Tuesday, March 22, 2005

Faith No More

OK - I'm not an expert on the enigmatic Mike Patton's career.... there are many who are better qualified to sell you on him and on FNM.
I've read the reviews, but never actually heard his avant garde solo albums, which are apparently little more than long sequences of bizarre screams and sound effects.
I like Mr. Bungle (the song "Vanity Fair" has held the #1 spot in my iTunes "Top 25 Most Played" for months); I haven't heard any of his other projects - - my favorite Mike Patton moments are mostly on the Faith No More album, "Angel Dust".
Like you - I first heard Faith No More when "The Real Thing" came out. The Metallica guys were raving about them - I picked up the casette and knew I'd found a unique masterpiece. Saw them at the Fastlane in Asbury Park right at the peak of their "Epic" popularity. The club was too small for us all.... It was sweltering inside of the little club. I was only 16, and if the bouncers hadn't been overrun with MTV latecomers on the street outside, they probably wouldn't have let me in. As it was, I got in, got soaked with my sweat and the sweat of everyone close by in the cramped floor before the stage, and experienced enlightenment (it was that or heatstroke). Mike Patton was a dynamo of energy, hanging at times from the pipes on the low ceiling, belting out the songs off of the first two albums. I've never experienced a show to match that one....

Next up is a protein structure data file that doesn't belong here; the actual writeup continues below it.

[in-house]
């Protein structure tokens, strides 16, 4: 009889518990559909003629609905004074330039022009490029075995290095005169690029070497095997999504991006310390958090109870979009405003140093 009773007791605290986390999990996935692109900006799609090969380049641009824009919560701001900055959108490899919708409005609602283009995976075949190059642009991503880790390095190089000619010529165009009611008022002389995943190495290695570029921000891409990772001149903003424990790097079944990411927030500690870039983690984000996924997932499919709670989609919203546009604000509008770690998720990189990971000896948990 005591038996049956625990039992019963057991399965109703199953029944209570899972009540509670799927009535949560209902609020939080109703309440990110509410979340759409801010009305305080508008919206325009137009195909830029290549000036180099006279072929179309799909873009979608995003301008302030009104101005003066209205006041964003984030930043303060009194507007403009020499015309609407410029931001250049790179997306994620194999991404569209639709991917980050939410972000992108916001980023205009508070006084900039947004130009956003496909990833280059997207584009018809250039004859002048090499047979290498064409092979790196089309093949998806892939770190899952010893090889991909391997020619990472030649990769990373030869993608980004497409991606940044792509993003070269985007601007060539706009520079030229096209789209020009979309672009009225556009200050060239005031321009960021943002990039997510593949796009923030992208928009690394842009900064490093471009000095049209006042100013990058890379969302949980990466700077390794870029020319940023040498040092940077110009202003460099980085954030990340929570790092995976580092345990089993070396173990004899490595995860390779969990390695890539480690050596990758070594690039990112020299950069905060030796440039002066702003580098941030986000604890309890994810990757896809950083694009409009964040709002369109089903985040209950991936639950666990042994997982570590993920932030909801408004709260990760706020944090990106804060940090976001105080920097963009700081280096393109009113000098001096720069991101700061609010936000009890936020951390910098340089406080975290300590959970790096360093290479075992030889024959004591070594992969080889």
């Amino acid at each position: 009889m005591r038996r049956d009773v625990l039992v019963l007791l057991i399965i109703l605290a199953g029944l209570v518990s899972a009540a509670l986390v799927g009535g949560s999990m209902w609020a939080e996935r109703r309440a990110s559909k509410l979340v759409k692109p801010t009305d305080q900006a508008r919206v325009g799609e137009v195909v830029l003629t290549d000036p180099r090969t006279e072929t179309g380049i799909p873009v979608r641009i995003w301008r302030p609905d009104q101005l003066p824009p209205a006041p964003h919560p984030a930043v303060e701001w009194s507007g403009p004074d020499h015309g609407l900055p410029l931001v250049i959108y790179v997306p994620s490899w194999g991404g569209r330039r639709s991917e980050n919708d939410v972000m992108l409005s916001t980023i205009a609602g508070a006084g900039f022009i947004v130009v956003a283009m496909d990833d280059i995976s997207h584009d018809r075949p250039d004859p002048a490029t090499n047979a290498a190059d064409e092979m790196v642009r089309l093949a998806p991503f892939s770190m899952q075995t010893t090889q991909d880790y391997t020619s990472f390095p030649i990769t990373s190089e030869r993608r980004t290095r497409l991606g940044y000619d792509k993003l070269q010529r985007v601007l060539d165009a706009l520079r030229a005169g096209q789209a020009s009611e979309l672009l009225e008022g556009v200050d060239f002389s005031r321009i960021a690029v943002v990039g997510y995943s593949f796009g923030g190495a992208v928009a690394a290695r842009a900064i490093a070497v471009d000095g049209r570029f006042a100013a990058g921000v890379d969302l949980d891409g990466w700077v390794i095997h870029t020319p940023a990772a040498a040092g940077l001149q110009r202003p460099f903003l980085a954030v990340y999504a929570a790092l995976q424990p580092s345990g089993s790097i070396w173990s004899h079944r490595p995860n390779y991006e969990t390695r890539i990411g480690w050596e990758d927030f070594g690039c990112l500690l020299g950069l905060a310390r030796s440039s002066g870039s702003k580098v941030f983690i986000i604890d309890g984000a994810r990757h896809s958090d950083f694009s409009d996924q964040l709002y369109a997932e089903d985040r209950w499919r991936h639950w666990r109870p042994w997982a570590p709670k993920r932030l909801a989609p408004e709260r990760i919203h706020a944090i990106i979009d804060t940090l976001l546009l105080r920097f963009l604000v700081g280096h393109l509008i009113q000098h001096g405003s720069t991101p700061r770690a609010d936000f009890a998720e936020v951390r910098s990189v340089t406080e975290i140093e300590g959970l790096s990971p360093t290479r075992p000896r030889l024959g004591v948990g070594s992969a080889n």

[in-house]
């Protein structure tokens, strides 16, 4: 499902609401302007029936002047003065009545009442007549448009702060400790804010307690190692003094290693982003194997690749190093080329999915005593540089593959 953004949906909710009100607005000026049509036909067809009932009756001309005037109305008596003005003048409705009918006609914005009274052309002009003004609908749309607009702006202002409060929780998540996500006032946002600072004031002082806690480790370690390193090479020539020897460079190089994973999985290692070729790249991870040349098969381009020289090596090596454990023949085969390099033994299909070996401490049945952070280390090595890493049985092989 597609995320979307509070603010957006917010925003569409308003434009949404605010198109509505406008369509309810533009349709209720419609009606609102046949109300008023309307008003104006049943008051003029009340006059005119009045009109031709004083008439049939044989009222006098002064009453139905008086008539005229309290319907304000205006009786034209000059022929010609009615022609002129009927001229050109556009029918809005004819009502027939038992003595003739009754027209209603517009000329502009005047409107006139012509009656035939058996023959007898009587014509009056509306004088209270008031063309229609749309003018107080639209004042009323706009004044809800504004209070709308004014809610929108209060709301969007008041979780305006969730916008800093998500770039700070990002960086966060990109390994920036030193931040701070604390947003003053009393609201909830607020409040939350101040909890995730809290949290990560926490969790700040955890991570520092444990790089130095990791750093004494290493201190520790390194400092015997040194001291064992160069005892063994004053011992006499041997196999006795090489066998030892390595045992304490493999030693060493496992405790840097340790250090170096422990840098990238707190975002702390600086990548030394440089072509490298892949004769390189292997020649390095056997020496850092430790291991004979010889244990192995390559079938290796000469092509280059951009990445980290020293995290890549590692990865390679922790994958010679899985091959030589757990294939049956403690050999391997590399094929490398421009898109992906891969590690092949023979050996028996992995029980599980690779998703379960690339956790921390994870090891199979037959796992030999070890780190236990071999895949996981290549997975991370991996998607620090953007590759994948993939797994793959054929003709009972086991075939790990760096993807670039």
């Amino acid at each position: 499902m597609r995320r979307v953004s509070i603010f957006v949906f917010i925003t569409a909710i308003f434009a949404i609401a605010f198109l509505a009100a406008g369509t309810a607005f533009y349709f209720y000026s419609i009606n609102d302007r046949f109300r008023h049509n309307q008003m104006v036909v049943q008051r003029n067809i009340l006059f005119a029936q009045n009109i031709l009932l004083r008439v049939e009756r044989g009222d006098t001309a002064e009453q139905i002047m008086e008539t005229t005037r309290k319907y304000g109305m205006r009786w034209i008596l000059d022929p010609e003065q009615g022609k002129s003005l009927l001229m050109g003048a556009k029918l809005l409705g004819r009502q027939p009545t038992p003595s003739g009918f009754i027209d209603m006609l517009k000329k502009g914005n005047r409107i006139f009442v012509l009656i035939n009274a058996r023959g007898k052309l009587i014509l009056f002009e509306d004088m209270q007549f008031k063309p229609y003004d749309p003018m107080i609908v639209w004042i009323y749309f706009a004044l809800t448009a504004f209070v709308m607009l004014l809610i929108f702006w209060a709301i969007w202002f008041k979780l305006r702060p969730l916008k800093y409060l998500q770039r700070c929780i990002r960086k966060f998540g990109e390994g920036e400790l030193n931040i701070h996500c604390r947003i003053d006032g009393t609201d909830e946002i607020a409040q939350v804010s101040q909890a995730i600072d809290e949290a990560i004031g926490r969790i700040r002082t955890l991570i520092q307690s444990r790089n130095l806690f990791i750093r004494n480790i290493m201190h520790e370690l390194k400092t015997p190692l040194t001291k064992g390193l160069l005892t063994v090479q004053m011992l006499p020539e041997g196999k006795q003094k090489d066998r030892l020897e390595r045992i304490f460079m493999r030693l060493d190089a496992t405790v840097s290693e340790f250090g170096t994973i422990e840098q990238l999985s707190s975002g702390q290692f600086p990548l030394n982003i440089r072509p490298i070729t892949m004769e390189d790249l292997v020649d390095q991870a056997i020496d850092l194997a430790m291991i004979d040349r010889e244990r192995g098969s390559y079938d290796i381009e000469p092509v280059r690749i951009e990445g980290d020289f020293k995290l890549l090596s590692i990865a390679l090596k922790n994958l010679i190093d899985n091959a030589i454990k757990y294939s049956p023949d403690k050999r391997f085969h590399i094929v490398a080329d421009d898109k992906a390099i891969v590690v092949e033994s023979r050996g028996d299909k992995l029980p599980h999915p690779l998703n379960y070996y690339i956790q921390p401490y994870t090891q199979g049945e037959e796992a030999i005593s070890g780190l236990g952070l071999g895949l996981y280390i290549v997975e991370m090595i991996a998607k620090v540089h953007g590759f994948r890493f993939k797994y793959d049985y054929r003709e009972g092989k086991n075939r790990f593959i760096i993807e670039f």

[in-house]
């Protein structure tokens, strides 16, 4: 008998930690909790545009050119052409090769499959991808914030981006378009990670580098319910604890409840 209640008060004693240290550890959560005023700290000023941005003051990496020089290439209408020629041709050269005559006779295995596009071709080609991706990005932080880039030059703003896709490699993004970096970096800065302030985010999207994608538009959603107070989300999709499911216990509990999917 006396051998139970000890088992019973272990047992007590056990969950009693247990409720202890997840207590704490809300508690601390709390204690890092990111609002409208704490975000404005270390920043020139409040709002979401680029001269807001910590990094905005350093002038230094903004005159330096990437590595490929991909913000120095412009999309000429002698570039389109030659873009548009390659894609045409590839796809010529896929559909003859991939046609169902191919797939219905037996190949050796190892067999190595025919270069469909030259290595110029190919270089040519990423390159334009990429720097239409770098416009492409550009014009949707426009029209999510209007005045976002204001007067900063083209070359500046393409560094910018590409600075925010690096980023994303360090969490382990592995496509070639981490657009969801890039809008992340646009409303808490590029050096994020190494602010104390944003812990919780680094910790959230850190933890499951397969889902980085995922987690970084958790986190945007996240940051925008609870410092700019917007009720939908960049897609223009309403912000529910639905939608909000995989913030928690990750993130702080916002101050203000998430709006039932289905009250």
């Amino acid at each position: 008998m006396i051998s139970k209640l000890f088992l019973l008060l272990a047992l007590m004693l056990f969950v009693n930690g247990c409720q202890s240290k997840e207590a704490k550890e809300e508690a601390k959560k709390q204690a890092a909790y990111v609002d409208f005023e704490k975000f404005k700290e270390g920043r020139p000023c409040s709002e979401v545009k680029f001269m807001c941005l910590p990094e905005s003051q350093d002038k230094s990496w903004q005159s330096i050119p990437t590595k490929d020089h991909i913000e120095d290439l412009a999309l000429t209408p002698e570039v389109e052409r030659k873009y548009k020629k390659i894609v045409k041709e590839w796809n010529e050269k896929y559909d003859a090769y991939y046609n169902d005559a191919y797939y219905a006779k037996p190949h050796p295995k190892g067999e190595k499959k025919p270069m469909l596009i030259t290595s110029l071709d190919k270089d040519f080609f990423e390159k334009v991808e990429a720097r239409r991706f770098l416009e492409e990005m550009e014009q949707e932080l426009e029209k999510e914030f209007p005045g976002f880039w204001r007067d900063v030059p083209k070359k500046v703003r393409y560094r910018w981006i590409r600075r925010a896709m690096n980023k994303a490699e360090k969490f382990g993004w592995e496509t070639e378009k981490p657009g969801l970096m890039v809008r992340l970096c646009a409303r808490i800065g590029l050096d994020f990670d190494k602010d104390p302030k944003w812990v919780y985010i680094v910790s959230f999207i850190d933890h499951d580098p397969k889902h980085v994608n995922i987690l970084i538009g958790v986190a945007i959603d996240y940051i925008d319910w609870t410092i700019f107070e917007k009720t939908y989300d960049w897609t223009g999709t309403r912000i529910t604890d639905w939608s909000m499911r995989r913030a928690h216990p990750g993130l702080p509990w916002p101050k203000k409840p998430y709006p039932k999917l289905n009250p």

"Angel Dust" was the next album, which for me, was their peak. They'd said facetiously that they were set to bring back Soft Rock with that album... the tune "A Small Victory" seems to almost back up that statement, repeating a cheesy poppy riff over a heavy, driving, compelling background groove (hut, hut, hut hut hut). Every song on this CD makes a case for greatness, though all are a bit too bizarre, a bit too Faith No More, to ever repeat the mainstream success of "Epic". (check out the way "Everything's Ruined" builds to an awesome climactic finish, same for "Jizzlobber". The album itself anti-climaxes perfectly with an hypnotic version of the "Midnight Cowboy" theme as the last track.)
Their following albums all have their moments, but if you don't know the band, I'd recommend you get started with "The Real Thing". Not their very best, but their most accessible. Follow that up with "Angel Dust".
At their best, they were five virtuosos coming together, fusing their talents to create brilliant songs that were atmospheric, often heavy, often catchy, often dark, often tongue-in-cheek. A shame they broke up.... There will never be another Faith No More. I have no idea why I never saw them live again.


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